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This Week in Black Twitter: Schumer faces backlash for 'Formation' video; a farewell to Vine

Welcome back to This Week in Black Twitter, your weekly digest of the happenings on Black Twitter and cultural conversations on the web. Topics will span the gamut — pop culture, politics, sports, lifestyles and everything in between. This week: Amy Schumer faces backlash after re-creating Beyonce's "Formation" video and Twitter bids farewell to Vine with #RipVine and #VineHallofFame.

1. First Amy Schumer angers Donald Trump supporters and now Beyonce fans.

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Schumer, a Towson University alumna, re-created "Formation," one of Beyonce's most popular videos, and people weren't happy.

Beyonce's "Formation" is an ode to women, especially black women, and black culture. Critics contend that Schumer trivialized a video many black women feel deeply connected to.

As The Root's Samantha Master wrote: "By creating this video, she was not simply dishonoring the biggest cultural icon of our generation; she was firmly placing herself, as a white woman, at the center of a story where she had no place: black women's self-love and sexual freedom."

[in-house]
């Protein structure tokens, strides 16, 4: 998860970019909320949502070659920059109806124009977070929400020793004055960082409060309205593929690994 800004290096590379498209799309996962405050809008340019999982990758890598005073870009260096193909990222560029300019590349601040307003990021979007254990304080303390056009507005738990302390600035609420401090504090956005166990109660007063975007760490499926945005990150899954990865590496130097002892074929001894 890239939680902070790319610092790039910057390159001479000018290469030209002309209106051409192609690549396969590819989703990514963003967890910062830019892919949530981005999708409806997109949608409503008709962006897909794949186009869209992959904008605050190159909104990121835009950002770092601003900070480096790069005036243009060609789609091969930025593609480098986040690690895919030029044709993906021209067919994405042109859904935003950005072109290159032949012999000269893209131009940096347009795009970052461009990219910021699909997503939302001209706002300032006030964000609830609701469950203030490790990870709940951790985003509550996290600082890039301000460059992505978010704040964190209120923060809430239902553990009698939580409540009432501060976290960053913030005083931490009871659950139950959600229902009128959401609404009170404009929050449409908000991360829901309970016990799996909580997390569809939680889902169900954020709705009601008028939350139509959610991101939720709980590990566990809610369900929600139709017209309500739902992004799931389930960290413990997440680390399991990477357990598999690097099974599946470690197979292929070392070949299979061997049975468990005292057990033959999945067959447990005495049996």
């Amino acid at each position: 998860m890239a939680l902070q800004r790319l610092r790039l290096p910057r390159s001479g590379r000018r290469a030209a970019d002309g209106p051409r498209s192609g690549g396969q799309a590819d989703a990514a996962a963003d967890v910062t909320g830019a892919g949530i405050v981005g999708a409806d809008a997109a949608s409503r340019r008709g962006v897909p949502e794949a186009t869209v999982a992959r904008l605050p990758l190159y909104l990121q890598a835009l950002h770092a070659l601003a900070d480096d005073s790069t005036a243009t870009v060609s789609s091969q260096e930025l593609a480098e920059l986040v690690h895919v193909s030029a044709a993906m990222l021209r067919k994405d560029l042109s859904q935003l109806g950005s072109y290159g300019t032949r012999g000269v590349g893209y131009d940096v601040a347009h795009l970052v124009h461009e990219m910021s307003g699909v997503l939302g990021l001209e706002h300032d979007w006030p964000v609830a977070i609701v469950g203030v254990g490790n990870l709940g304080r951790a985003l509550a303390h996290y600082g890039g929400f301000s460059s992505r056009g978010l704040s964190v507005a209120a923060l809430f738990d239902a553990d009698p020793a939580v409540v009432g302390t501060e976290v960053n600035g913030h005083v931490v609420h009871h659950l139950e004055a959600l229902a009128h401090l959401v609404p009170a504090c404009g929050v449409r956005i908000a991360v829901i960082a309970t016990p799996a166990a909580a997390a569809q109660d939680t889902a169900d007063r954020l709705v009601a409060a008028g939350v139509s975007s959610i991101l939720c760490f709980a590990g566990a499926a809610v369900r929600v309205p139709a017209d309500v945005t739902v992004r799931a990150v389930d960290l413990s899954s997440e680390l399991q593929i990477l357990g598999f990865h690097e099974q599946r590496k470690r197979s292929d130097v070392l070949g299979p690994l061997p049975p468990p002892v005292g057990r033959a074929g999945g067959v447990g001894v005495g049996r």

Loni Love broke it down even further on "The Real," explaining that "Formation" came amid a spate of police violence and uplifted spirits.

On Medium, Schumer explained that the video wasn't a parody but a celebration of all women.

"It was NEVER a parody. It was just us women celebrating each other. The video Beyoncé made was so moving and I wouldn't ever make fun of that. There is absolutely no way to," according to the post published Thursday.

Nevertheless, a #AmySchumerGottaGoParty was thrown over the weekend in her honor.

(Wanda Sykes made an appearance.)

But at the end of the day, some acknowledged, the Queen B herself apparently OK'd it.

2. On Thursday, Twitter announced it will shut down Vine, an app allowing users to create six-second video loops.

Vine will be discontinued in the coming months. But according to a Medium post, Twitter and Vine will "be keeping the website online because we think it's important to still be able to watch all the incredible Vines that have been made."

The video app has been an outlet for black youth to express their creativity. In May 2015, Hannah Giorgis explained on The Guardian that "Vine is both its own ecosystem of cultural production and an engine that powers cross-platform social media trends."

"In the widely expanding web, it's one more tool through which black youth can tell our stories and jokes alike – and there's something magical about six seconds of blackness," Giorgis wrote.

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Users relived some of the app's greatest content with #RipVine and #VineHallofFame.

And perhaps the most iconic of them all...

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